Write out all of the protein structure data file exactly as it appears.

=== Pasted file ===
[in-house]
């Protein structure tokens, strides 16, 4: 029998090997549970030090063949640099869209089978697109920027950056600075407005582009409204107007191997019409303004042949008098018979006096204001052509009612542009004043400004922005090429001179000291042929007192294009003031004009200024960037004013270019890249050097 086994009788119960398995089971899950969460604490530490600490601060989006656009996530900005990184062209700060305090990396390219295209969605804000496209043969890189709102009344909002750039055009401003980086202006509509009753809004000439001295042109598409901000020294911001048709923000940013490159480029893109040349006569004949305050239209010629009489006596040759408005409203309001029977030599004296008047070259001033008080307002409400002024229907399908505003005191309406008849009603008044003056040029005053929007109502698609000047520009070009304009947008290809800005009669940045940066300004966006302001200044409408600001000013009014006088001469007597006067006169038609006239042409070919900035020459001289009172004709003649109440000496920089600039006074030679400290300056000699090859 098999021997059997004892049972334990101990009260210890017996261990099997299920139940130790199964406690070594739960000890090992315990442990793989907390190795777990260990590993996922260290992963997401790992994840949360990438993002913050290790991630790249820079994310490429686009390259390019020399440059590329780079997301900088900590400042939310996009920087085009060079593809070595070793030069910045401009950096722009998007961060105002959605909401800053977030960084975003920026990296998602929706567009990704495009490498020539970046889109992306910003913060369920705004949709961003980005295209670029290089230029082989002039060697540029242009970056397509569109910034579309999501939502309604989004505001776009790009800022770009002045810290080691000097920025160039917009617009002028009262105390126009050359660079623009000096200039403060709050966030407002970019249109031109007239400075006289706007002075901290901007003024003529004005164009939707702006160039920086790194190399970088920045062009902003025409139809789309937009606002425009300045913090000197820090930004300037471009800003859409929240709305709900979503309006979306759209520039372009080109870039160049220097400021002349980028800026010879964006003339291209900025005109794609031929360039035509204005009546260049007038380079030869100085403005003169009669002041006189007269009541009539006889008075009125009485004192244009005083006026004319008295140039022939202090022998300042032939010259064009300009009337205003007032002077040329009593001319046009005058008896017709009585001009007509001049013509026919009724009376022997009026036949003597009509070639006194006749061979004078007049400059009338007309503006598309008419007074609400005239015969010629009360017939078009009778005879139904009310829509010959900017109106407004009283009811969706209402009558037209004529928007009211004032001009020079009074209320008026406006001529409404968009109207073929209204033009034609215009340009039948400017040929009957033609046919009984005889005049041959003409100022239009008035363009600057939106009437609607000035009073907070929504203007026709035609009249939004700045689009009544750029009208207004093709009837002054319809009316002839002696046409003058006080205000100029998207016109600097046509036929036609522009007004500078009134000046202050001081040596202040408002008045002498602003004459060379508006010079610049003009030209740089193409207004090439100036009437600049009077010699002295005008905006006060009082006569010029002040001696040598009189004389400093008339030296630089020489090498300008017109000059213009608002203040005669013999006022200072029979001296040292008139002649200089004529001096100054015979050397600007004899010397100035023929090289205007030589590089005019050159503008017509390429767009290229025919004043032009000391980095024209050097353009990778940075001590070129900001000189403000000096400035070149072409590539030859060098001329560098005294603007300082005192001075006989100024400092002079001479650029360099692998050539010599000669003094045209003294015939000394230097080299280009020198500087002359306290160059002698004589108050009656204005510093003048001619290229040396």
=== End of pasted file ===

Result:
[in-house]
């Protein structure tokens, strides 16, 4: 029998090997549970030090063949640099869209089978697109920027950056600075407005582009409204107007191997019409303004042949008098018979006096204001052509009612542009004043400004922005090429001179000291042929007192294009003031004009200024960037004013270019890249050097 086994009788119960398995089971899950969460604490530490600490601060989006656009996530900005990184062209700060305090990396390219295209969605804000496209043969890189709102009344909002750039055009401003980086202006509509009753809004000439001295042109598409901000020294911001048709923000940013490159480029893109040349006569004949305050239209010629009489006596040759408005409203309001029977030599004296008047070259001033008080307002409400002024229907399908505003005191309406008849009603008044003056040029005053929007109502698609000047520009070009304009947008290809800005009669940045940066300004966006302001200044409408600001000013009014006088001469007597006067006169038609006239042409070919900035020459001289009172004709003649109440000496920089600039006074030679400290300056000699090859 098999021997059997004892049972334990101990009260210890017996261990099997299920139940130790199964406690070594739960000890090992315990442990793989907390190795777990260990590993996922260290992963997401790992994840949360990438993002913050290790991630790249820079994310490429686009390259390019020399440059590329780079997301900088900590400042939310996009920087085009060079593809070595070793030069910045401009950096722009998007961060105002959605909401800053977030960084975003920026990296998602929706567009990704495009490498020539970046889109992306910003913060369920705004949709961003980005295209670029290089230029082989002039060697540029242009970056397509569109910034579309999501939502309604989004505001776009790009800022770009002045810290080691000097920025160039917009617009002028009262105390126009050359660079623009000096200039403060709050966030407002970019249109031109007239400075006289706007002075901290901007003024003529004005164009939707702006160039920086790194190399970088920045062009902003025409139809789309937009606002425009300045913090000197820090930004300037471009800003859409929240709305709900979503309006979306759209520039372009080109870039160049220097400021002349980028800026010879964006003339291209900025005109794609031929360039035509204005009546260049007038380079030869100085403005003169009669002041006189007269009541009539006889008075009125009485004192244009005083006026004319008295140039022939202090022998300042032939010259064009300009009337205003007032002077040329009593001319046009005058008896017709009585001009007509001049013509026919009724009376022997009026036949003597009509070639006194006749061979004078007049400059009338007309503006598309008419007074609400005239015969010629009360017939078009009778005879139904009310829509010959900017109106407004009283009811969706209402009558037209004529928007009211004032001009020079009074209320008026406006001529409404968009109207073929209204033009034609215009340009039948400017040929009957033609046919009984005889005049041959003409100022239009008035363009600057939106009437609607000035009073907070929504203007026709035609009249939004700045689009009544750029009208207004093709009837002054319809009316002839002696046409003058006080205000100029998207016109600097046509036929036609522009007004500078009134000046202050001081040596202040408002008045002498602003004459060379508006010079610049003009030209740089193409207004090439100036009437600049009077010699002295005008905006006060009082006569010029002040001696040598009189004389400093008339030296630089020489090498300008017109000059213009608002203040005669013999006022200072029979001296040292008139002649200089004529001096100054015979050397600007004899010397100035023929090289205007030589590089005019050159503008017509390429767009290229025919004043032009000391980095024209050097353009990778940075001590070129900001000189403000000096400035070149072409590539030859060098001329560098005294603007300082005192001075006989100024400092002079001479650029360099692998050539010599000669003094045209003294015939000394230097080299280009020198500087002359306290160059002698004589108050009656204005510093003048001619290229040396």